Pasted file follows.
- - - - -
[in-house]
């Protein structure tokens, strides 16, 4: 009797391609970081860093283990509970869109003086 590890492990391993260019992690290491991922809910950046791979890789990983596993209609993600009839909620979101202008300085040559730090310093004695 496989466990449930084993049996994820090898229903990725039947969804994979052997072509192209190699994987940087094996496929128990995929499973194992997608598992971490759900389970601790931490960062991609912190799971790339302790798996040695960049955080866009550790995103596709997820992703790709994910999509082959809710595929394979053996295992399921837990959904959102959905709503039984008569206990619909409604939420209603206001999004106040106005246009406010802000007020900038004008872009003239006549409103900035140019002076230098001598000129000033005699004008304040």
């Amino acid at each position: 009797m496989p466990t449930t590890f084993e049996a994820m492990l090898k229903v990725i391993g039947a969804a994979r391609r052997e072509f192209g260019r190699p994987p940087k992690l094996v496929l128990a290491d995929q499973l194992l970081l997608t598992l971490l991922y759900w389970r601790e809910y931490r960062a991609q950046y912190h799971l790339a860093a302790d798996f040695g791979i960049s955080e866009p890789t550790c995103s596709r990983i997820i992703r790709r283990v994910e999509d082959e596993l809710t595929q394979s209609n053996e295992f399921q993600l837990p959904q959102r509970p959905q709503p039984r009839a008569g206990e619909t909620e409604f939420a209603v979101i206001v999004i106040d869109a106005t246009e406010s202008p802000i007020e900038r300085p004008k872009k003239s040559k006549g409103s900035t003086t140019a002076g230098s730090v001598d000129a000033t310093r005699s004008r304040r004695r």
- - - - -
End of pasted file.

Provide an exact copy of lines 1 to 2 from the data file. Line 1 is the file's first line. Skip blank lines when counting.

[in-house]
């Protein structure tokens, strides 16, 4: 009797391609970081860093283990509970869109003086 590890492990391993260019992690290491991922809910950046791979890789990983596993209609993600009839909620979101202008300085040559730090310093004695 496989466990449930084993049996994820090898229903990725039947969804994979052997072509192209190699994987940087094996496929128990995929499973194992997608598992971490759900389970601790931490960062991609912190799971790339302790798996040695960049955080866009550790995103596709997820992703790709994910999509082959809710595929394979053996295992399921837990959904959102959905709503039984008569206990619909409604939420209603206001999004106040106005246009406010802000007020900038004008872009003239006549409103900035140019002076230098001598000129000033005699004008304040």